A carburettor body is typical of the sort of complex metal part that can be effectively made by a die-casting die. Soft metal such as aluminium or zinc is melted and forced into the die cavity under pressure through channels in the die called "runners." The molten metal cools and hardens quickly and finished hardened parts are removed when the die opens. Since the metal in the runners also hardens, the runner must be trimmed from the finished part.
Molds for metals are often referred to as die-casting dies.

Precision machining

Precision machinists use tool making techniques to produce close-tolerance parts, from single prototypes to production, for high-technology applications such as aircraft and space components, surgical equipment and electronic components. Highly skilled machinists utilize advanced technology to create parts crafted from almost every conceivable material...from plastic to aluminium, stainless steel, copper, titanium, as well as a wide range of exotic metals. Computer-controlled machine tools help ensure that each part is exactly the same as the previous parts.

Special machines

Special purpose machines are designed and built for a variety of purposes which include assembly, forming, material removal, packaging, testing or combinations of these and other operations. A typical special machine application is for the finish machining of carburettor body castings. A special machine of this type would consist of a variety of "stations" to automatically position, mill, drill, tap screw threads, deburr and perhaps perform a final inspection or test of the finished part. Special machines often use conveyor systems to transport parts from station to station.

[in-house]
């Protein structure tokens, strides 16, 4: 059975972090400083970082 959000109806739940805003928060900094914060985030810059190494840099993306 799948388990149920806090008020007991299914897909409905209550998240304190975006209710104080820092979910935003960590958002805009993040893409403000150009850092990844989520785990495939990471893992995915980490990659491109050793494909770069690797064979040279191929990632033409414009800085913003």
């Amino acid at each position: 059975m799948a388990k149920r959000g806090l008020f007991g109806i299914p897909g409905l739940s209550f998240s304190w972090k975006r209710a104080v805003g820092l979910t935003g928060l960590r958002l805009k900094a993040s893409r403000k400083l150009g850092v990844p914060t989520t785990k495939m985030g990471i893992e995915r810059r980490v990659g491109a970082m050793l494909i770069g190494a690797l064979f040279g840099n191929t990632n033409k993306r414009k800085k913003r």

The automotive industry is one of the biggest users of special machines. Connection rods, carburettors and oil filters are among the many products that are machined or assembled on this type of equipment. Special machine builders use all of the skills of the toolmaker, plus a thorough knowledge of electric motors, hydraulics, gear drives and wiring.
Assembly and testing systems are often applied in highly regulated medical device manufacturing environments

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International Terminology Directory for the Special Tooling Industry